…must take care that they themselves do not become one.
It is very easy to become a monster, if we define monsters by their actions. I don’t think this is a bad way to go about things because we don’t or can’t truly see a motive so our only way to only way to judge what it is is by actions. This is less the case with fictional characters because the author can show and tell you a character’s motive since you can get into their head.
But regardless of motive, there are some actions that are always evil. While killing someone might be necessary, murder is always evil. Rape is always evil. Even with the best intentions, I think that controlling someone in any way to do what you think they should do is evil. Torture is pretty arguably always evil. In these cases, motive doesn’t really matter, does it?
So if a monster is a monster because of the things he does, looking for sweet, sweet revenge or a misunderstanding of karmic retribution usually wind up creating another monster. Especially “karmic retribution”. When someone does something bad and the same thing happens to them, I mean I’m no expert on karma but I’m pretty sure that’s actually probably not karma. And if someone has done something terrible and you want the same thing to happen to them…we just established they’re a monster because of the terrible thing. The whole point is that the terrible thing should never happen in the first place. How does it make things better that it happened again?
There’s also the path of willingness to do anything to stop the enemy. In a way, it’s just reframing the revenge aspect. Or perhaps, vengeance is a specific type of this idea. You’ll go to any lengths, set no boundaries, to defeat the enemy, meaning you won’t even set boundaries that set yourself apart from the enemy. You’ll set no boundaries to punish the enemy, not even boundaries that set yourself apart from the enemy. It’s all the same path, really, just different reasons for going down it.
Consider General Wade Eiling from Justice League Unlimited.
He really hates any superhuman. Maybe he’s actually jealous, maybe he’s just really afraid of what he doesn’t know. Who’s to truly say? All he says is that superpowered people are dangerous and implies that they should all be killed.
So what does he do when his initiative stops doing so much to prepare for war against them? When his current plans aren’t coming to fruition the way he wants, when he feels less safe against the dangerous superpowered enemies?
Why, he goes into the secret military archives to fetch a failed Nazi’s version of the Captain America serum* and injects himself to get superpowers despite the fact that he knows it’ll mutate him too.
When he first challenges the Justice League, he steps right into the role of villain monster, too. He goes to a parade where Superman was supposed to be, but instead there’s five members who don’t even have superpowers, like Green Arrow. And he starts totally trashing everything and taking no care for civilians, who he was supposed to be protecting from the “dangerous superhumans” in the first place. Which they call him out on. Which he just uses the age-old villain favorite: in order to make an omelet…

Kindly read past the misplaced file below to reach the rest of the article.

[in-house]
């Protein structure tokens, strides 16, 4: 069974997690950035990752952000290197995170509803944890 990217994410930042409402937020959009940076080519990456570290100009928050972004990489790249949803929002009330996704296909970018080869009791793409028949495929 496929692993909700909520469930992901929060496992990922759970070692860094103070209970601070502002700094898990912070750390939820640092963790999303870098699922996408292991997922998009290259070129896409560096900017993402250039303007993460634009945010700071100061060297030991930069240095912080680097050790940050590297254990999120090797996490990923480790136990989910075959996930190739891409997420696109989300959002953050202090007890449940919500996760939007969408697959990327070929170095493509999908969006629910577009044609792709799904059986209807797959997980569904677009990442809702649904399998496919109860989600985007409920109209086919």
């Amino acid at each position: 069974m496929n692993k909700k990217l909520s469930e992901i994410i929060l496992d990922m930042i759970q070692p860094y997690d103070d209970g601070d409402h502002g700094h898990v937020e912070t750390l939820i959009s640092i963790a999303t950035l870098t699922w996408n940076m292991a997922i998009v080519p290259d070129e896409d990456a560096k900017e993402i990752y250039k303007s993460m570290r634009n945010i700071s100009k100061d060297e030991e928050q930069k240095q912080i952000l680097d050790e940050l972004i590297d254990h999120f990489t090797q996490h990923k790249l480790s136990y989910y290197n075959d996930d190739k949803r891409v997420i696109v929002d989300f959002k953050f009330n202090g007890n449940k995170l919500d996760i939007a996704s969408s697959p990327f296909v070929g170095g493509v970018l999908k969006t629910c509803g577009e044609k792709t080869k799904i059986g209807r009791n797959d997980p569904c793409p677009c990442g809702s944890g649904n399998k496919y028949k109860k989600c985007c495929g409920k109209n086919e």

Eventually the group of five chase him off by pointing out he’s become what he hates, and seeing the hatred in the eyes of the civilians, Wade leaves.
*I mean, yes, I know this is DC but come on, that’s pretty much what it was.
Course this all started in the first place because of the Justice Lords, back when it was just the Justice League.
The Justice Lords were born (in an alternate reality) when Superman killed Lex and the heroes took the angle of “if we control everyone, no one will do wrong, and the world will be safe.” As usual, it winds up being a scary tyranny.
And guess what? It’s the exact same thing as Wade. Because the Justice League is supposed to fight bad guys. They’re supposed to fight those who threaten the freedom of the people of Earth. When aliens come down and try to enslave Earth, the Justice League fights them. And the Justice Lords are no different than aliens trying to enslave the earth. Especially since three of them are aliens, for crying out loud! In other words, though they can’t see it, they’ve become what they were out to destroy in the first place. They dropped their boundaries, as represented by Superman reneging on his decision to never kill, and thus became monsters.
No wonder Wade, on learning about these guys, was so afraid of them.
You put down your guard, you allow things to be “okay” in certain or any circumstances, you start tumbling down the mountainside of becoming a monster yourself. And even if you don’t represent exactly what you were trying to destroy, you’re still a monster.
And as for real life – because this trope runs so incredibly rampant in today’s society, I see it all the time just logging onto Facebook – remember that there are some things you just don’t do, because those things are bad. It doesn’t matter what the monster you are trying to fight or punish did. You do not get to behave like a monster just because the other guy is a monster. If you want real life examples of how easy it is for someone to justify his monstrous behaviors, look no further than those who think it’s funny when rapists are raped in jail, or those who think that we should kill terrorists who are Muslim with something involving pig fat, which according to their religion would deny them entrance to heaven. While these people are monsters, no doubt! condoning rape under any circumstances is not acceptable and that’s not what a good person does, and condoning torture, likewise. Good people do not allow these things no matter what. Those who are villains allow allow those boundaries to sink.